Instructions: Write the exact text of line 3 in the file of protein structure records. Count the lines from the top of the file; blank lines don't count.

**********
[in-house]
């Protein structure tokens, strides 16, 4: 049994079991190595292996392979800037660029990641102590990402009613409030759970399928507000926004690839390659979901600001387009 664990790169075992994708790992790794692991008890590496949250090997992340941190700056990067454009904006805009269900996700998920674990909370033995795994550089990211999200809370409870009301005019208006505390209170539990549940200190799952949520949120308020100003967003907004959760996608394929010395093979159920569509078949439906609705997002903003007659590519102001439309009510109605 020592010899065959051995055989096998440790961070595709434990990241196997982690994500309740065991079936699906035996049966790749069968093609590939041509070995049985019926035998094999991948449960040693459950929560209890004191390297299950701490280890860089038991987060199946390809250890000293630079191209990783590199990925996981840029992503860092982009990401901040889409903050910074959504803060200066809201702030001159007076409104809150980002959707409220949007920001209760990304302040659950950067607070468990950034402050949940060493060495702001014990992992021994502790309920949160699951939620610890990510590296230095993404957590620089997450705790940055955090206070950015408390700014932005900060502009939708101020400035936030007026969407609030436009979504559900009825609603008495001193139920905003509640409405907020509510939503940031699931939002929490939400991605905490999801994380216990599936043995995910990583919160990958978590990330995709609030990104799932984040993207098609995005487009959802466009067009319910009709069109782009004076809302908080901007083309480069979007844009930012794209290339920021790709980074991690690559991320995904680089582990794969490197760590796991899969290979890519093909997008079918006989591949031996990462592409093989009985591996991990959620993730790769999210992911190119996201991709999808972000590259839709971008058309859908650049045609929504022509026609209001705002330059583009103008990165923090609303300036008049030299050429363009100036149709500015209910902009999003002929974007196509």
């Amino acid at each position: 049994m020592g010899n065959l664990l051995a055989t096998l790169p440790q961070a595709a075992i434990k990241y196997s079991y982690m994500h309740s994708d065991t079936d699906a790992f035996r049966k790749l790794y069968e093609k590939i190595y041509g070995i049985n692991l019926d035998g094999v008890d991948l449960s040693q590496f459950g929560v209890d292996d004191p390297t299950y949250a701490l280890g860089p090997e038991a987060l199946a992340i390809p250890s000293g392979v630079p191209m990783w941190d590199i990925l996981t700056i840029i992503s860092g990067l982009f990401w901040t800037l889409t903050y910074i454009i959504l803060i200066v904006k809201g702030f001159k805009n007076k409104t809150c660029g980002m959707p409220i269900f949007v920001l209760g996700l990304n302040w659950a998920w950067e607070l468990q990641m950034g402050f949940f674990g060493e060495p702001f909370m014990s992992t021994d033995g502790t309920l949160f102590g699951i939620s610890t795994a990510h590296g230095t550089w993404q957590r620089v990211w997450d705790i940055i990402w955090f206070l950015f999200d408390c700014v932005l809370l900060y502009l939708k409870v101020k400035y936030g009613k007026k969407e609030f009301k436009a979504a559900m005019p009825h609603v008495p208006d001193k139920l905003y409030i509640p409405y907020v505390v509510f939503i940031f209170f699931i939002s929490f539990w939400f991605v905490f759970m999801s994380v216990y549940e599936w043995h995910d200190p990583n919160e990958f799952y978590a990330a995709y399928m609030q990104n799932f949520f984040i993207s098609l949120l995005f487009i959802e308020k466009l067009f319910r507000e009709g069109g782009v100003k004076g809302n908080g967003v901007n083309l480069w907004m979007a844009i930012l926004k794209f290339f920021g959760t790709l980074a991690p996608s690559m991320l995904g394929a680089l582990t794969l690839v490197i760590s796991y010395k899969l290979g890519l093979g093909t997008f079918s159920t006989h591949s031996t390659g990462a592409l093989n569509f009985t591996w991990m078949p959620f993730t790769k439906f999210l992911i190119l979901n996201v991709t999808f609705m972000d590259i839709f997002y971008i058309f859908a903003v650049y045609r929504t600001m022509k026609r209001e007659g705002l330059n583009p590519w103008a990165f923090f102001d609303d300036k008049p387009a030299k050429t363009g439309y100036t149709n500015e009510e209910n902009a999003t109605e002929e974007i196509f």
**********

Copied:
């Amino acid at each position: 049994m020592g010899n065959l664990l051995a055989t096998l790169p440790q961070a595709a075992i434990k990241y196997s079991y982690m994500h309740s994708d065991t079936d699906a790992f035996r049966k790749l790794y069968e093609k590939i190595y041509g070995i049985n692991l019926d035998g094999v008890d991948l449960s040693q590496f459950g929560v209890d292996d004191p390297t299950y949250a701490l280890g860089p090997e038991a987060l199946a992340i390809p250890s000293g392979v630079p191209m990783w941190d590199i990925l996981t700056i840029i992503s860092g990067l982009f990401w901040t800037l889409t903050y910074i454009i959504l803060i200066v904006k809201g702030f001159k805009n007076k409104t809150c660029g980002m959707p409220i269900f949007v920001l209760g996700l990304n302040w659950a998920w950067e607070l468990q990641m950034g402050f949940f674990g060493e060495p702001f909370m014990s992992t021994d033995g502790t309920l949160f102590g699951i939620s610890t795994a990510h590296g230095t550089w993404q957590r620089v990211w997450d705790i940055i990402w955090f206070l950015f999200d408390c700014v932005l809370l900060y502009l939708k409870v101020k400035y936030g009613k007026k969407e609030f009301k436009a979504a559900m005019p009825h609603v008495p208006d001193k139920l905003y409030i509640p409405y907020v505390v509510f939503i940031f209170f699931i939002s929490f539990w939400f991605v905490f759970m999801s994380v216990y549940e599936w043995h995910d200190p990583n919160e990958f799952y978590a990330a995709y399928m609030q990104n799932f949520f984040i993207s098609l949120l995005f487009i959802e308020k466009l067009f319910r507000e009709g069109g782009v100003k004076g809302n908080g967003v901007n083309l480069w907004m979007a844009i930012l926004k794209f290339f920021g959760t790709l980074a991690p996608s690559m991320l995904g394929a680089l582990t794969l690839v490197i760590s796991y010395k899969l290979g890519l093979g093909t997008f079918s159920t006989h591949s031996t390659g990462a592409l093989n569509f009985t591996w991990m078949p959620f993730t790769k439906f999210l992911i190119l979901n996201v991709t999808f609705m972000d590259i839709f997002y971008i058309f859908a903003v650049y045609r929504t600001m022509k026609r209001e007659g705002l330059n583009p590519w103008a990165f923090f102001d609303d300036k008049p387009a030299k050429t363009g439309y100036t149709n500015e009510e209910n902009a999003t109605e002929e974007i196509f």